List of totalitarian regimes

This is a list of totalitarian states.

The list distinguishes between totalitarian and authoritarian regimes, listing the former and not the latter. Totalitarianism is an extreme version of authoritarianism. Authoritarianism primarily differs from totalitarianism in that social and economic institutions exist that are not under governmental control.[1]

ListEdit

Country Leader(s) Ruling Party Ideology Government Start of totalitarianism End of totalitarianism
  Union of Soviet Socialist Republics[2] Joseph Stalin as General Secretary of the Communist Party Communist Party of the Soviet Union Stalinism
Soviet socialist patriotism
Marxism-Leninism
Communism
Federal Marxist–Leninist one-party socialist republic 1924[2] 1953[2][3][4][5]
  German Reich[2] Adolf Hitler as the Führer of Germany Nazi Party Nazism
Pan-Germanism
Antisemitism
Scientific racism
Unitary National Socialist one-party state[6] 1933[2] 1945[2]
  National Legionary State[7][8] Ion Antonescu as Conducător of Romania
Horia Sima as the head of the Iron Guard
Iron Guard Clerical fascism
Legionarism
Romanian nationalism
Antisemitism
Antiziganism
Fascist one-party state under a constitutional monarchy 1940 1941
  People's Socialist Republic of Albania[9][10][11][12] Enver Hoxha (1946-1985)
Ramiz Alia (1985-1991) as First Secretaries of the Party of Labour of Albania
Party of Labour of Albania Communism
Hoxhaism
Marxism–Leninism
Anti-revisionism
Unitary Hoxhaist one-party republic 1946 1990
  Democratic People's Republic of Korea[13][14][2] Kim dynasty as the Supreme Leaders of North Korea Workers' Party of Korea Juche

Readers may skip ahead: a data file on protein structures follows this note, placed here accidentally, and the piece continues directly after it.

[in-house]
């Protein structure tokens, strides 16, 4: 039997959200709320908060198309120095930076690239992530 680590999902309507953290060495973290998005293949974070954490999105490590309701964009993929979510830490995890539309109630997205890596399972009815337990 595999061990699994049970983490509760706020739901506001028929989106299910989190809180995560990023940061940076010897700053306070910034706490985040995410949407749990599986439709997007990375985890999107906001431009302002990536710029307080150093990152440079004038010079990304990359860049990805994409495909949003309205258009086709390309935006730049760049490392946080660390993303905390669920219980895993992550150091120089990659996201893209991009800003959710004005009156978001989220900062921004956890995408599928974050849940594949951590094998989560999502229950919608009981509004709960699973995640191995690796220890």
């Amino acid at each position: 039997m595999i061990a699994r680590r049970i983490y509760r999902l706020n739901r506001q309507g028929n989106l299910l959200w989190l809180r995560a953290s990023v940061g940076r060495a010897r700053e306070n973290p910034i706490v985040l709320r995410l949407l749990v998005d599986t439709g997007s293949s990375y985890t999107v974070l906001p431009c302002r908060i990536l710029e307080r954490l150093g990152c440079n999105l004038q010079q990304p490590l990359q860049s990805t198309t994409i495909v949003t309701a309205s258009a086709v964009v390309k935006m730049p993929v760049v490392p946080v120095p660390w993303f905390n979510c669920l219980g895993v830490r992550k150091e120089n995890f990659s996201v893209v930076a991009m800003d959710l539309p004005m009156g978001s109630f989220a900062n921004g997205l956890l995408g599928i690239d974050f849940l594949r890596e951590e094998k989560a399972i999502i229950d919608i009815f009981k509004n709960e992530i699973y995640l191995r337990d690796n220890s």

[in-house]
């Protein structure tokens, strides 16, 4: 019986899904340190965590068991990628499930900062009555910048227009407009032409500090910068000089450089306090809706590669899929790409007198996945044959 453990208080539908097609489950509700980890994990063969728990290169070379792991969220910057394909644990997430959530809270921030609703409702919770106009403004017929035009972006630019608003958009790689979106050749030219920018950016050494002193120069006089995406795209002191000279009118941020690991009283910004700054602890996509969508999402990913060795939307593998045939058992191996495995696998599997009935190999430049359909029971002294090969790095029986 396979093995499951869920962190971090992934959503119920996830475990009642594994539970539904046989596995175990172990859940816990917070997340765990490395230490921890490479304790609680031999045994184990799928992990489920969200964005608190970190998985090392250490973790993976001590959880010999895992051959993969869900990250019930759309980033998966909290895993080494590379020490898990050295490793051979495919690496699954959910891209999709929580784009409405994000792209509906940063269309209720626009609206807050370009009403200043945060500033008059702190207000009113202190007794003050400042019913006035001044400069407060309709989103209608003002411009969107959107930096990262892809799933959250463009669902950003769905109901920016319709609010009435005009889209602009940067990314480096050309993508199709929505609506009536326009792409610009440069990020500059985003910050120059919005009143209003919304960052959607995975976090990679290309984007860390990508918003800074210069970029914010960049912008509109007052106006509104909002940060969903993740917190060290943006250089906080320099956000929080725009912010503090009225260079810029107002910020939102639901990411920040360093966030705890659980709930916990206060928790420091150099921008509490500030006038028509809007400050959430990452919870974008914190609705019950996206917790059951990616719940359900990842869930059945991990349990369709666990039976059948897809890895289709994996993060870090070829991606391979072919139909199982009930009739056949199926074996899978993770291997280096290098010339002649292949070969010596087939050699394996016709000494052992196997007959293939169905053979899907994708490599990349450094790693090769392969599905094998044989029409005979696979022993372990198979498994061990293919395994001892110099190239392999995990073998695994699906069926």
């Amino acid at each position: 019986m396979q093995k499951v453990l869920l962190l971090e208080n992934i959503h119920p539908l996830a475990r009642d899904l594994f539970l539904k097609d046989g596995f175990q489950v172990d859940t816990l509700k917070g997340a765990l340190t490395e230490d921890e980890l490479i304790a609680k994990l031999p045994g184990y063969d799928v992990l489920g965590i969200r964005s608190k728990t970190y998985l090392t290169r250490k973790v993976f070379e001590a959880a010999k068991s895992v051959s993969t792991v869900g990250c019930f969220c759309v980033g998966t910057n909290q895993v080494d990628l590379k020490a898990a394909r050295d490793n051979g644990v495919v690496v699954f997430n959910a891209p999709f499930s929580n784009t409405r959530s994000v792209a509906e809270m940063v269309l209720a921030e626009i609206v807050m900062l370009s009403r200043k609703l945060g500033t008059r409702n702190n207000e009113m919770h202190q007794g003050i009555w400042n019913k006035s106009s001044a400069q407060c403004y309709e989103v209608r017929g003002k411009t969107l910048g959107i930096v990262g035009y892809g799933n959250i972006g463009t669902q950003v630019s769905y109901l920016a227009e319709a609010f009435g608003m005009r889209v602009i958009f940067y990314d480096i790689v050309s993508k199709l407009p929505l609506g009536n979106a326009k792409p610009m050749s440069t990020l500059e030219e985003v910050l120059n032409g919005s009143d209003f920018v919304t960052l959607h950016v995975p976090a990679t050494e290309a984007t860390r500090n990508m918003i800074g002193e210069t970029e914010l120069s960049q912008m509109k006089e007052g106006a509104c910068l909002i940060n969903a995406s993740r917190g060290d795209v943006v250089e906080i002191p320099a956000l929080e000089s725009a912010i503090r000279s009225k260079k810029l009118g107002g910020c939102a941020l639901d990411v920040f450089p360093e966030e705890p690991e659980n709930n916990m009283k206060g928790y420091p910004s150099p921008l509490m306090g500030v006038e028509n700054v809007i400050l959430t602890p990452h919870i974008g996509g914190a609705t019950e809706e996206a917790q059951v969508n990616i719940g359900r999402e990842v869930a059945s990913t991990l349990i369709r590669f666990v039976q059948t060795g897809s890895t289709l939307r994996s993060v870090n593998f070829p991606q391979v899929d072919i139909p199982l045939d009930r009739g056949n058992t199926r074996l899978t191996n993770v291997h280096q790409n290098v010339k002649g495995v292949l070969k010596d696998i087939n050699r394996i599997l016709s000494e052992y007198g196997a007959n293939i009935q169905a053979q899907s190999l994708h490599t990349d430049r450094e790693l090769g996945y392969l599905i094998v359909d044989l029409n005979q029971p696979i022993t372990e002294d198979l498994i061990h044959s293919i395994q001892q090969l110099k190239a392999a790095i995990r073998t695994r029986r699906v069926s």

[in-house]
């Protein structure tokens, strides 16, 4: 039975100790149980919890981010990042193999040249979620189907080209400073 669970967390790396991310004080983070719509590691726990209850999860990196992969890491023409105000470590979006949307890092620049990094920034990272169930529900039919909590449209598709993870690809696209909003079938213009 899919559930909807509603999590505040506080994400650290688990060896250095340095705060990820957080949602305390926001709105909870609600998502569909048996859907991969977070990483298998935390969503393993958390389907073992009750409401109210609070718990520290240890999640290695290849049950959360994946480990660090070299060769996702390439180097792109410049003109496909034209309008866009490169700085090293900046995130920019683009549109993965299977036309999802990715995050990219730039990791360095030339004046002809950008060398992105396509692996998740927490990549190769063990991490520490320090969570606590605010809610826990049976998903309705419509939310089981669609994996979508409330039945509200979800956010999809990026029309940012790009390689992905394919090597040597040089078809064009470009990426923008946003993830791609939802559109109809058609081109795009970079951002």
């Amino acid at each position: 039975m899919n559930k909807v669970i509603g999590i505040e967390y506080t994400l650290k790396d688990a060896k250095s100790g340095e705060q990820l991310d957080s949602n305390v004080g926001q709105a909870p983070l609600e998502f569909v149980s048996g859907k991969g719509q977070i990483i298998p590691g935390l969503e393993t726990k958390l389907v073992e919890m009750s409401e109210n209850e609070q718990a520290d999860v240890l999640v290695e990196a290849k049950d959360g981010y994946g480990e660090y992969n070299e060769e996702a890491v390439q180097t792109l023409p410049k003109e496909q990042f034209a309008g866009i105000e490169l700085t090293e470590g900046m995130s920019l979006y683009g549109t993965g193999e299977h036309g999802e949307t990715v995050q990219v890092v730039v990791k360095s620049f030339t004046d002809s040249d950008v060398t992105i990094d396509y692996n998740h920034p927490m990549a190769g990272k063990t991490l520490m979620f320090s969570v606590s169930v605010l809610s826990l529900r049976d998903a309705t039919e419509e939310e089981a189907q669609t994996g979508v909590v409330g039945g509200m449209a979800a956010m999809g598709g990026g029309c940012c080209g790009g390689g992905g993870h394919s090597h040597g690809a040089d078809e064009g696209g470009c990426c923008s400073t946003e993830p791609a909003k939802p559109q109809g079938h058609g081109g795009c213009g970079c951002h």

Songun
Unitary one-party republic[15] 1948 Active
  People's Republic of China Mao Zedong as Chairman of the Communist Party of China Communist Party of China Chinese communism
Marxism–Leninism
Mao Zedong Thought
Unitary one-party socialist republic 1949 1976[2]
   Socialist Republic of the Union of Burma[16] Ne Win as Chairman of the Burma Socialist Programme Party Burma Socialist Programme Party Burmese Way to Socialism Unitary one-party socialist republic 1962 1988
  Socialist Republic of Romania[17][18] Nicolae Ceaușescu as Conducător of Romania Romanian Communist Party Communism
Marxism–Leninism
National Communism
Unitary Marxist-Leninist one-party socialist republic 1971 1989
  Democratic Kampuchea[16][19] Pol Pot as the Leader of the Khmer Rouge Communist Party of Kampuchea Agrarianism
Communism
Khmer nationalism
Unitary Marxist–Leninist one-party socialist republic 1975 1979
    State of Eritrea[20][21] Isaias Afewerki as the President of Eritrea People's Front for Democracy and Justice Eritrean nationalism
Left-wing nationalism
Secularism
Unitary one-party presidential republic 1993 Active
  Islamic Emirate of Afghanistan[22][23][24] Mohammed Omar as Amir al-Mu'minin of Afghanistan[25][26] Taliban (de facto) Deobandi fundamentalism[27]
Islamism[27]
Pashtunwali[28]
Religious nationalism[28]
Salafist jihadism[25]
Unitary Islamic theocracy[26] 1996 2001

NotesEdit

ReferencesEdit

  1. ^ Sondrol, Paul C. (2009). "Totalitarian and Authoritarian Dictators: A Comparison of Fidel Castro and Alfredo Stroessner" (PDF). Journal of Latin American Studies. 23 (3): 599–620. doi:10.1017/S0022216X00015868.
  2. ^ a b c d e f g h "Totalitarianism". Encyclopædia Britannica. 2018.
  3. ^ Rutland, Peter (1993). The Politics of Economic Stagnation in the Soviet Union: The Role of Local Party Organs in Economic Management. Cambridge University Press. p. 9. ISBN 978-0-521-39241-9. after 1953 ...This was still an oppressive regime, but not a totalitarian one.